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Dr. Hahm's research has been published online
Dr. William Jesse Hahm's recently accepted publication has now been published online: https://agupubs.onlinelibrary.wiley.com/doi/abs/10.1029/2020WR027419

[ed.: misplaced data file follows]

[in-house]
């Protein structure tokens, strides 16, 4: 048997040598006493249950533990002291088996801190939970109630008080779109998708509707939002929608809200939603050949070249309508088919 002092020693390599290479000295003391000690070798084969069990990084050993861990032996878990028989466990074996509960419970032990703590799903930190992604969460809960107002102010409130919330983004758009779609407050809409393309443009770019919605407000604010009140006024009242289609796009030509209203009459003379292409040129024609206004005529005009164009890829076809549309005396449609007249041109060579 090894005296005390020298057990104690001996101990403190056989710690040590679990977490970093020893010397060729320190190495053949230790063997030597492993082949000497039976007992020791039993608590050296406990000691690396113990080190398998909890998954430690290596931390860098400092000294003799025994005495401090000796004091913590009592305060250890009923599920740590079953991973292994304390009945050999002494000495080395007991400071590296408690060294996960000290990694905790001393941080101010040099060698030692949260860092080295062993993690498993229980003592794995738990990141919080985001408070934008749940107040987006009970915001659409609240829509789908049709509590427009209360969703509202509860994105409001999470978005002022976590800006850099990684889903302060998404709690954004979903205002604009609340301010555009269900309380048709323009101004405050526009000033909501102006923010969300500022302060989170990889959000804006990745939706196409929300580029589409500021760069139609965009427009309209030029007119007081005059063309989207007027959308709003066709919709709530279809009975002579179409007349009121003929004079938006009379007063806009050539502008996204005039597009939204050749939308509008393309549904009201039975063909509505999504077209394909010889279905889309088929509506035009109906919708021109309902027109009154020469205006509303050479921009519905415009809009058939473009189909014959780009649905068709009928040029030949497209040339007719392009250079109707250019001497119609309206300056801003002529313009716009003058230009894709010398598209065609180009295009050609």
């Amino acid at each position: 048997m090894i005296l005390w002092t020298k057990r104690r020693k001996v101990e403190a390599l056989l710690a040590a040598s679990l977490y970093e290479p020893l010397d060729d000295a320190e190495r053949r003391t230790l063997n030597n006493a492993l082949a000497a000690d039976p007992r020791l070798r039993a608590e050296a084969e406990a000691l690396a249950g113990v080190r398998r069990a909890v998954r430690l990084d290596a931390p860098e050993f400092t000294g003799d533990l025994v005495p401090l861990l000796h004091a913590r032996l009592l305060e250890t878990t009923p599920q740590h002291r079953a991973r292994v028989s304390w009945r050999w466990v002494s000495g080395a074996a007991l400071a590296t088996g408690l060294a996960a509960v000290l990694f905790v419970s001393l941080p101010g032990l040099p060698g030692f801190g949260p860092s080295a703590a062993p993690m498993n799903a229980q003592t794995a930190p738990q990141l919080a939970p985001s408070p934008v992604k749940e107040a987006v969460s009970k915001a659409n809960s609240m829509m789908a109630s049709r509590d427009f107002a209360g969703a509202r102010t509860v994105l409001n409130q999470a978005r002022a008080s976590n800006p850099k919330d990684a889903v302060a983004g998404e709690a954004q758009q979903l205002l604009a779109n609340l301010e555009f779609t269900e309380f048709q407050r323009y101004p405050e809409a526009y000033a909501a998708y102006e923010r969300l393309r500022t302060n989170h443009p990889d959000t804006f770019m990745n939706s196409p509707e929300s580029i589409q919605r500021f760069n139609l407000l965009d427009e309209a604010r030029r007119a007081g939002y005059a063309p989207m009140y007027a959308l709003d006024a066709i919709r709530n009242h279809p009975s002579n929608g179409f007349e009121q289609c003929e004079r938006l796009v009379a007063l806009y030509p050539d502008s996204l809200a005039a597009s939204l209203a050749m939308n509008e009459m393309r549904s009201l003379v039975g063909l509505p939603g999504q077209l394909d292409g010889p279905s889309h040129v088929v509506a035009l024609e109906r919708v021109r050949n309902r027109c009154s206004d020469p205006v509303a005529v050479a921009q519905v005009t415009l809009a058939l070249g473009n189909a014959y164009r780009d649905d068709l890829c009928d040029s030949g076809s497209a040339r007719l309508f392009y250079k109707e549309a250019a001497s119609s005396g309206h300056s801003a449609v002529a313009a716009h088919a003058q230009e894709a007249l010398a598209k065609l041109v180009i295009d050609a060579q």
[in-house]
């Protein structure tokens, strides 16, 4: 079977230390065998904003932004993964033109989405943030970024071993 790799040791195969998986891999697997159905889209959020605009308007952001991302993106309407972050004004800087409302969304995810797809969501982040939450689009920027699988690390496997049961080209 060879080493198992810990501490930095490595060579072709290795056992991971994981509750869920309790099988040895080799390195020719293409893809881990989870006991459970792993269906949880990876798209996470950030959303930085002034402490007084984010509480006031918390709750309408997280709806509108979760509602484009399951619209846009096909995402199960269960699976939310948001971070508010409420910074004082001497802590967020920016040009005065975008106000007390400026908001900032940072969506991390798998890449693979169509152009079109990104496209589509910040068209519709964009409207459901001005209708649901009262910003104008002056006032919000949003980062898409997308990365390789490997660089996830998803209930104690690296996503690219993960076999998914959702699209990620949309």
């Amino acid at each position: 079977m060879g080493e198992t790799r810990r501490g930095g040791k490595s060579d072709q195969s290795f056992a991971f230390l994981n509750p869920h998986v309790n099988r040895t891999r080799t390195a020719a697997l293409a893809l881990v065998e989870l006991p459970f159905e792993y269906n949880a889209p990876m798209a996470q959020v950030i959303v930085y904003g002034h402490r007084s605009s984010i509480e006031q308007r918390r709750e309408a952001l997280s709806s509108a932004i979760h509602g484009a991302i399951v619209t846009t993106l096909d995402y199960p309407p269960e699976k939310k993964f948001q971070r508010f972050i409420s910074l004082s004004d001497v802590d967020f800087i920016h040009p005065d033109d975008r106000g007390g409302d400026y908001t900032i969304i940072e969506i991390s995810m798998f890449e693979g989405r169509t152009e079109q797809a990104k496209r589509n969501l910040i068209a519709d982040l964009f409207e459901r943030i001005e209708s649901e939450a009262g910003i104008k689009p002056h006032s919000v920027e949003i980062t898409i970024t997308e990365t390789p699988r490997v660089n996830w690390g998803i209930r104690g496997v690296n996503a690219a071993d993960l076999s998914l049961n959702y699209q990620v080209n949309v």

Abstract: The spatiotemporal dynamics of plant water sources are hidden and poorly understood. We document water source use of Quercus garryana growing in Northern California on a profile of ca. 50 cm of soil underlain by 2‐4 m of weathered bedrock (sheared shale mélange) that completely saturates in winter, when the oaks lack leaves, and progressively dries over the summer. We determined oak water sources by combining observations of water stable isotope composition, vadose zone moisture and groundwater dynamics, and metrics of tree water status (potential) and use (sapflow). During the spring, oak xylem water is isotopically similar to the seasonal groundwater and shallow, evaporatively enriched soil moisture pools. However, as soils dry and the water table recedes to the permanently saturated, anoxic, low conductivity fresh bedrock boundary, Q. garryana shifts to using a water source with a depleted isotopic composition that matches residual moisture in the deep soil and underlying weathered bedrock vadose zone. Sapflow rates remain high as late summer pre‐dawn water potentials drop below ‐2.5 MPa. Neutron‐probe surveys reveal late summer rock moisture declines under the oaks in contrast to constant rock moisture levels under grass‐dominated areas. We therefore conclude that the oaks temporarily use seasonal groundwater when it occupies the weathered profile, but otherwise use deep unsaturated zone moisture after seasonal groundwater recedes. The ample moisture, connected porosity, and oxygenated conditions of the weathered bedrock vadose zone make it a key tree water resource during the long summer dry season of the local Mediterranean climate.